Itaú BBA - PERU – GDP remained soft in 2Q19, with sound fiscal and external accounts

Macro Latam

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PERU – GDP remained soft in 2Q19, with sound fiscal and external accounts

agosto 23, 2019

Narrower current account was supported by an improvement in the trade balance

GDP remained soft in 2Q19. According to the Central Bank’s (BCRP) data, GDP grew 1.2% year-over-year in 2Q19 (from 2.4% in the 1Q19), taking the 4-quarter rolling basis growth to 2.7% year-over-year in 2Q19 (from 3.8% in 1Q19). At the margin, looking at the seasonally-adjusted data reported by the BCRP, the economy expanded 3.1% quarter-over-quarter (annualized) in 2Q19 (from -2.5% in 1Q19).

Final domestic demand improved in 2Q19, supported by a recovery in public demand. Final domestic demand improved to 2.1% year-over-year in 2Q19 (from 1.6% in 1Q19), supported by government consumption (1.7%, from -2.7%) and public investment (6.1%, from -10.7%), associated to a recovery in fiscal expenditure execution. In turn, private consumption decelerated to 2.5% in 2Q19 (from 3.2% in 1Q19), while private gross fixed investment accelerated to 5.1% (from 2.9%). Finally, exports contracted 2.9% year-over-year in 2Q19 (from 2.6% in 1Q19) associated partly to lower mining production, while imports grew at a soft pace (0.2%, from -0.4%).

We expect GDP growth of 2.8% for 2019. The weakness in the global economic outlook will weigh on Peru’s small and open economy, while political uncertainty will likely affect business confidence and investment outlook. On the other hand, expansionary monetary policy, which could be eased further, will help to support growth in 2020.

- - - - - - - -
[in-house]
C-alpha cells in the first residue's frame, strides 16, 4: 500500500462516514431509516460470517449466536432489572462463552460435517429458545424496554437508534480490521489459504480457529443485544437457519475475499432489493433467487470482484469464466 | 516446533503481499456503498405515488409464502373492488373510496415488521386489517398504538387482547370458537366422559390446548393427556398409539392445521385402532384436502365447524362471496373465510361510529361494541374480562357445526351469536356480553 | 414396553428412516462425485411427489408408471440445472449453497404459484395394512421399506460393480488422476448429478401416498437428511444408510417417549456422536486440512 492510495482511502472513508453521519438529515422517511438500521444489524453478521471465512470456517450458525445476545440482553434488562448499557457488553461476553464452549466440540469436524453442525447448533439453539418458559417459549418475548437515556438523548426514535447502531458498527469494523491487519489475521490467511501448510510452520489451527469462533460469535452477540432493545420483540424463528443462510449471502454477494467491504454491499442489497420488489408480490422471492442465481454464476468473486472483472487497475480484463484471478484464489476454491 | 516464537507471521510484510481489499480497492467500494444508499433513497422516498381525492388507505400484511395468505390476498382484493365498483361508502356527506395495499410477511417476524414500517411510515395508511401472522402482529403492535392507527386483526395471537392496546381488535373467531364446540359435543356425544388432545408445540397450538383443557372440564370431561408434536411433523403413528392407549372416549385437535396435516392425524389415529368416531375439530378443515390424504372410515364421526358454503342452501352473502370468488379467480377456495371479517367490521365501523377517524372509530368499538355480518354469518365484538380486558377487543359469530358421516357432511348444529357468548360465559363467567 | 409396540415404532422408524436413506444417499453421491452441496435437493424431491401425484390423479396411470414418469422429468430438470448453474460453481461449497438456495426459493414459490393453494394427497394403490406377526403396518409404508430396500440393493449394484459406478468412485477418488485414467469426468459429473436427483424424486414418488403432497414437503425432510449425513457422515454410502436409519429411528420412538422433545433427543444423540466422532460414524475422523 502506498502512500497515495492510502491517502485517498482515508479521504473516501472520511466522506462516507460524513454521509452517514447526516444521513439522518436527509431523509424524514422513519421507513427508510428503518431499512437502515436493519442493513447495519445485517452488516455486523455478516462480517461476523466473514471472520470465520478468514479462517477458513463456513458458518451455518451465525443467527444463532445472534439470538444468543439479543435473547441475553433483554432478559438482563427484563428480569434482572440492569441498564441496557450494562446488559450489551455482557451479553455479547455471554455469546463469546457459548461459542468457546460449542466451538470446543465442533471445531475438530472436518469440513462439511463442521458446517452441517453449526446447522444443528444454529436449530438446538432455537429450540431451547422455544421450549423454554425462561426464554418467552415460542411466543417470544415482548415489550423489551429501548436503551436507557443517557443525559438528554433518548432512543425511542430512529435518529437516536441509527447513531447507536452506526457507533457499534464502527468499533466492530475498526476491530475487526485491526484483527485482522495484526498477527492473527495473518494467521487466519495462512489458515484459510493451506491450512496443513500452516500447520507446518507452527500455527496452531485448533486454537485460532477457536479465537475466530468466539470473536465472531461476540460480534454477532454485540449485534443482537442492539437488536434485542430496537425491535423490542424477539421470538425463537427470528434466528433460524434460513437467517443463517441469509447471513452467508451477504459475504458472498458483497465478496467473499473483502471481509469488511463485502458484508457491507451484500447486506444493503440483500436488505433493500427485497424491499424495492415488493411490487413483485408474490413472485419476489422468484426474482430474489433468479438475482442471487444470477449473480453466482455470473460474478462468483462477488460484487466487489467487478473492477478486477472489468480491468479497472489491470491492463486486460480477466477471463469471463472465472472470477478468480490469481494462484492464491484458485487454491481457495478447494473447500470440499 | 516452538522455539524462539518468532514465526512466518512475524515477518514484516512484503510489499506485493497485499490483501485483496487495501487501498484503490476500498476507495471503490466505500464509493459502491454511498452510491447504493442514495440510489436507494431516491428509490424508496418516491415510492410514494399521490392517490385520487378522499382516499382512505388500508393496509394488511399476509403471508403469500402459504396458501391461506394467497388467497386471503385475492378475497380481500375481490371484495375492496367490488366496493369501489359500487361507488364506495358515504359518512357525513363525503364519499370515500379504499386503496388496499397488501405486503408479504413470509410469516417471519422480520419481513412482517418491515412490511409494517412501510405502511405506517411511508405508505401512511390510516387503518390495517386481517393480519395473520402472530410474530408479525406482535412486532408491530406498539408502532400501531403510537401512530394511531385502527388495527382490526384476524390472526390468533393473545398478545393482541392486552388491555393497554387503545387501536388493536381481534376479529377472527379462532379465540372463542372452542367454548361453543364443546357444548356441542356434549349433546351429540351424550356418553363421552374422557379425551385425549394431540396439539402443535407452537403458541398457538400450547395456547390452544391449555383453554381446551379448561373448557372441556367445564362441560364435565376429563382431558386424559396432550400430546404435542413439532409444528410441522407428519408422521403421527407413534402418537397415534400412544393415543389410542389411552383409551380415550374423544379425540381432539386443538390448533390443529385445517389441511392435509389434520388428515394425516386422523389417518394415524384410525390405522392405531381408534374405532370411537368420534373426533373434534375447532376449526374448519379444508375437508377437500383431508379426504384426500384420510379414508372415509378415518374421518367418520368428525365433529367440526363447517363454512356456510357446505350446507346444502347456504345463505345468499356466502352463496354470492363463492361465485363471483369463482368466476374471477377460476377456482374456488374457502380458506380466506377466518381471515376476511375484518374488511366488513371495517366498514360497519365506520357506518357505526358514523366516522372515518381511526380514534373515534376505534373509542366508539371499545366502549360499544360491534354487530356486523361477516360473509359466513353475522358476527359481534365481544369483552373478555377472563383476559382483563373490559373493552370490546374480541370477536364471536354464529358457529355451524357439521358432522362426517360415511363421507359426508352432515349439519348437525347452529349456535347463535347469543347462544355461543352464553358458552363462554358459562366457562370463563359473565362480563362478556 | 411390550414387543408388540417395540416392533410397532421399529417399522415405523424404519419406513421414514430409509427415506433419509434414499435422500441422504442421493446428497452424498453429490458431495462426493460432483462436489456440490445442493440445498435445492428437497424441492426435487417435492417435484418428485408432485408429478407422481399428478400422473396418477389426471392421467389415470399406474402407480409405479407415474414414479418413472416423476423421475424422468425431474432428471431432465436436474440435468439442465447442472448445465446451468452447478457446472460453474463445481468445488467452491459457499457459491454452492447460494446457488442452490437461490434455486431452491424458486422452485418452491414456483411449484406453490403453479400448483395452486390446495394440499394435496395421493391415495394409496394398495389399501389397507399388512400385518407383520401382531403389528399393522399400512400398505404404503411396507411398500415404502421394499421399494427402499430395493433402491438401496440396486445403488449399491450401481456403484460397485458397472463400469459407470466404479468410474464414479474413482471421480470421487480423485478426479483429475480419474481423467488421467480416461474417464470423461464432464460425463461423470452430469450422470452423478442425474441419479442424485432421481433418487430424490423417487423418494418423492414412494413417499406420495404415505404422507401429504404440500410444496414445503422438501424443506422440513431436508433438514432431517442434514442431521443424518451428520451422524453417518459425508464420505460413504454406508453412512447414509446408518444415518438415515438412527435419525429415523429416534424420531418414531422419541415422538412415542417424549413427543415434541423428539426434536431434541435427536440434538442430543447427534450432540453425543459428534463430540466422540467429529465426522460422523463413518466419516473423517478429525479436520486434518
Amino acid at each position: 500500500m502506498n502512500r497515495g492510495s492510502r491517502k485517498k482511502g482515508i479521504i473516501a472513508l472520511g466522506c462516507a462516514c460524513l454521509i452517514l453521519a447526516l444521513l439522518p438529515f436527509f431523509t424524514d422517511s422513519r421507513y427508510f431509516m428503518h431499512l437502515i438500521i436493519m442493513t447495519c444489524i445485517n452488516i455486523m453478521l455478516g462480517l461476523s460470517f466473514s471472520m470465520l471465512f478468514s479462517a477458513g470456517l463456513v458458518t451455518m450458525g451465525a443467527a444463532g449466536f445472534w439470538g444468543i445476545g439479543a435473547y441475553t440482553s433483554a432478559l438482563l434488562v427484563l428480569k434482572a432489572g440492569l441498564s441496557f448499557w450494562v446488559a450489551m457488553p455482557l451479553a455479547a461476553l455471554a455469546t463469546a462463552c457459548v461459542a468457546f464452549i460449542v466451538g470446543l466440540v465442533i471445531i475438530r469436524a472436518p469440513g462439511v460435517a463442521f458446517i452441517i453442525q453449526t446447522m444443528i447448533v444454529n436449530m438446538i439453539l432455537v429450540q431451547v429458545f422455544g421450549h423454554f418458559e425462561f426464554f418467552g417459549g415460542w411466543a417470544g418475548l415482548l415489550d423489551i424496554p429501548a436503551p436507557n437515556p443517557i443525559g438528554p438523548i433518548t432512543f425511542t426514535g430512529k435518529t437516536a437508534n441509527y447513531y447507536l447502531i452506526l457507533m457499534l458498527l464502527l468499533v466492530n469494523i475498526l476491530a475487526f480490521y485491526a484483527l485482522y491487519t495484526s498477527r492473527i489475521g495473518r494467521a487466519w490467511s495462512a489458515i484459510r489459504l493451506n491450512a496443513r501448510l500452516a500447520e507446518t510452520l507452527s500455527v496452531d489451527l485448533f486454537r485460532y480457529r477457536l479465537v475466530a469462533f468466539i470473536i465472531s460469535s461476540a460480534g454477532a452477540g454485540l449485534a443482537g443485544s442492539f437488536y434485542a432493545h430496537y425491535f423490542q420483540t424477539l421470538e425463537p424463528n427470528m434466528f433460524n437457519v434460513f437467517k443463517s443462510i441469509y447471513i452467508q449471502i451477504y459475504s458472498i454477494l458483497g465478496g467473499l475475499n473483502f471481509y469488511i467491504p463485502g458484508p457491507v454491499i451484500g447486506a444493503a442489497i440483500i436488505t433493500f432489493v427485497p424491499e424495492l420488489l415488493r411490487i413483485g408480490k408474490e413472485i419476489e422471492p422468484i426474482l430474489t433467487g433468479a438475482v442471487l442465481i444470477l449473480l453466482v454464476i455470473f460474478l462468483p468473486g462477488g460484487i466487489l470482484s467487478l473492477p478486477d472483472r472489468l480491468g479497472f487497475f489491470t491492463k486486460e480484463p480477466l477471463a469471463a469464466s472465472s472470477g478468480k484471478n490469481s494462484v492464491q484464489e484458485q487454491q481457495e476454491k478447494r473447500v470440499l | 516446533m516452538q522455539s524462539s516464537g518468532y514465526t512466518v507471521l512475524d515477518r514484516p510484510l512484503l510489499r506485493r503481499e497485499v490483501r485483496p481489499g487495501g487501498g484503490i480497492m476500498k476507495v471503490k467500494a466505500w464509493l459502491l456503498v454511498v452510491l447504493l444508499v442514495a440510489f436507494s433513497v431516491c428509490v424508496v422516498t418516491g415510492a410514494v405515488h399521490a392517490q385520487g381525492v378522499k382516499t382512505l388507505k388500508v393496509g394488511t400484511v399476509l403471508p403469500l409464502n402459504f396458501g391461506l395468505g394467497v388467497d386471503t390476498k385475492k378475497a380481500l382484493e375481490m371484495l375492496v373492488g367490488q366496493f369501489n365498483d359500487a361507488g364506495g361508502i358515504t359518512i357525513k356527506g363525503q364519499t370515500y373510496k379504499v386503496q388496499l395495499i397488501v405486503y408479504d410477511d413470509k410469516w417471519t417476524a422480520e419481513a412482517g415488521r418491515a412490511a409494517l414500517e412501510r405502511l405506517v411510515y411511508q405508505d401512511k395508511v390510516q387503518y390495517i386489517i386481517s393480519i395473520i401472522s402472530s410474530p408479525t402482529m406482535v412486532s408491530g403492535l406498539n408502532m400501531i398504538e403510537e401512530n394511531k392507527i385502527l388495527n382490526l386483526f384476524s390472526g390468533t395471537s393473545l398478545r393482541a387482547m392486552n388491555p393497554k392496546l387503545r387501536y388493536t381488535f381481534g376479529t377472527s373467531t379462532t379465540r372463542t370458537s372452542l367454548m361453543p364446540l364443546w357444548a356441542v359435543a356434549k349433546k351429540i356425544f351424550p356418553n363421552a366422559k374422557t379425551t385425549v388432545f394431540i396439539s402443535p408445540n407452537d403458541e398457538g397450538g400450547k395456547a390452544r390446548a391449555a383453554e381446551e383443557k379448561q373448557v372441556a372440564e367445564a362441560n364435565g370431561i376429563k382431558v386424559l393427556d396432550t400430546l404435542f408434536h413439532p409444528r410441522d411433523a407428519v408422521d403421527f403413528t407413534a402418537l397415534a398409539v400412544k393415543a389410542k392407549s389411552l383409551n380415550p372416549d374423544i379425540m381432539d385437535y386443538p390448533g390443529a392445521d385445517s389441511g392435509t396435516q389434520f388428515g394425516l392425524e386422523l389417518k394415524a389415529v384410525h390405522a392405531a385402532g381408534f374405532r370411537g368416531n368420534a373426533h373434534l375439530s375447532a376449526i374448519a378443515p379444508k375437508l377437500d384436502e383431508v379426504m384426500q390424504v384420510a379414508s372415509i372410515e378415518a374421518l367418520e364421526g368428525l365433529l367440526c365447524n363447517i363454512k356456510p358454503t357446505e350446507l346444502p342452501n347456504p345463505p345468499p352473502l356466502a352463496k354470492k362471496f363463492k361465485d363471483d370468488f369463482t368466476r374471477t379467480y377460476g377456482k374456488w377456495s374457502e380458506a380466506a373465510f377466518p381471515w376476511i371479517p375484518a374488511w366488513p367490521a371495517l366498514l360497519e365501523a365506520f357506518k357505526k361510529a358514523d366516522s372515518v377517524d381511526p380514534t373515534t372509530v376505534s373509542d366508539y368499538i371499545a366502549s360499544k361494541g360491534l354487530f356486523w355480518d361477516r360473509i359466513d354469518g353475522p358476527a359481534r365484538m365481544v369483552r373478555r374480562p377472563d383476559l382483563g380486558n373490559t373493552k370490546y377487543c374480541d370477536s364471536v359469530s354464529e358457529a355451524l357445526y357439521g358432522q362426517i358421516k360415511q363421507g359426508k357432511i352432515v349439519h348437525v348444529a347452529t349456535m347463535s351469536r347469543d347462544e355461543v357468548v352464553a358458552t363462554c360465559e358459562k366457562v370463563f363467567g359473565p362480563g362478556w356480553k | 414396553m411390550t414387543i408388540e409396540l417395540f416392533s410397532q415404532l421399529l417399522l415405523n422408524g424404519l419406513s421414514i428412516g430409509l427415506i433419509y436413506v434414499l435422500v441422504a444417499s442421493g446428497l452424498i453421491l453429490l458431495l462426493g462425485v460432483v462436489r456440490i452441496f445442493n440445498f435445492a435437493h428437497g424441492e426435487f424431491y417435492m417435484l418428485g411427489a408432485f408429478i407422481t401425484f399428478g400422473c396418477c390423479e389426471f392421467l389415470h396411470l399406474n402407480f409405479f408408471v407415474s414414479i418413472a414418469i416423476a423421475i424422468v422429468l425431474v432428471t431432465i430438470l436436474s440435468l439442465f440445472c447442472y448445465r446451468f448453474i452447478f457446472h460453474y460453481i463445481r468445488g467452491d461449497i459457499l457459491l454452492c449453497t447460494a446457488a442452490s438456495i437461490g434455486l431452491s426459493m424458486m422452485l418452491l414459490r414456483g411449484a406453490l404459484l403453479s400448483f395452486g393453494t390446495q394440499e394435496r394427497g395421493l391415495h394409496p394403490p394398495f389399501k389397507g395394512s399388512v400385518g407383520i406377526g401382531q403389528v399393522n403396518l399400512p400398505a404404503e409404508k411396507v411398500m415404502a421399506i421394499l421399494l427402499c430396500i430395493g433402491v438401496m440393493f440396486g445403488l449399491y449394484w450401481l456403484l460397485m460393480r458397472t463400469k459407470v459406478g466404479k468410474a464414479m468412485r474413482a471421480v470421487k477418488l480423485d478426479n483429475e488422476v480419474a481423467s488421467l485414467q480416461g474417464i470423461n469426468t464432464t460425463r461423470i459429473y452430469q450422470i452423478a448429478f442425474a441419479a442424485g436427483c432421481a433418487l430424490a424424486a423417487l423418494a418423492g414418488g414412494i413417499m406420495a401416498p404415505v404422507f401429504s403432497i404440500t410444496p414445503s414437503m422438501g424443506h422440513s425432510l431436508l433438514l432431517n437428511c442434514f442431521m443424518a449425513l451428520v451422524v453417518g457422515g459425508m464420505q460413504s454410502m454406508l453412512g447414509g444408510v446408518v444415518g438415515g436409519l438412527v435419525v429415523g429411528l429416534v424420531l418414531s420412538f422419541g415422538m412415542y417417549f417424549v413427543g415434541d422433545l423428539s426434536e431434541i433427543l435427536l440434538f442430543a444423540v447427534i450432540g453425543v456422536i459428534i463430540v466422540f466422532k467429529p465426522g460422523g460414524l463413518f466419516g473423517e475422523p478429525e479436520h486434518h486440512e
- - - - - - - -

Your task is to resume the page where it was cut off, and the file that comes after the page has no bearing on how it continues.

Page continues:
On another note, Peru’s current account deficit (CAD) deteriorated in 2Q19, but remained narrow and fully funded by FDI. Using 4-quarter rolling figures, the current account deficit deteriorated to 1.9% of GDP in 2Q19 (from 1.7% in 1Q19), dragged by deterioration in the trade surplus (2.5% of GDP, from 2.9% of GDP), while services balance remained practically unchanged at 1.1% of GDP. In turn, net income payments (mainly profits from foreign mining firms) fell to 4.9% in 2Q19 (from 5.2% of GDP in 1Q19), while remittances improved slightly to 1.5% of GDP  (from 1.4% of GDP). On the financing side, we note that Peru’s CAD is fully-funded by net foreign direct investment (2.9% of GDP in 2Q19), also using 4-quarter rolling figures. 

Finally, the nominal fiscal deficit narrowed in 2Q19. Using 4-quarter rolling figures, the nominal fiscal deficit narrowed to 1.5% of GDP in 2Q19 (from 1.7% of GDP in 1Q19), associated to a delay in capital expenditure execution (although it improved in 2Q19 to 5.2% year-over-year in real terms, YTD public capital expenditure still fell by 6.0%) and an increase in tax revenues. The Ministry of Finance has a fiscal target for the non-financial public sector (NFPS)  of 2.2% of GDP for 2019 and of 1.8% of GDP for 2020. Turning to public debt ratios, gross debt increased slightly to 25.8% of GDP in 2Q19 (from 25.3% of GDP in 1Q19), while net debt reached 10.2% of GDP (from 10.6% of GDP). Gross Debt ratio complies with Peru’s fiscal rule, which dictates it cannot exceed 30% of GDP. 


Julio Ruiz

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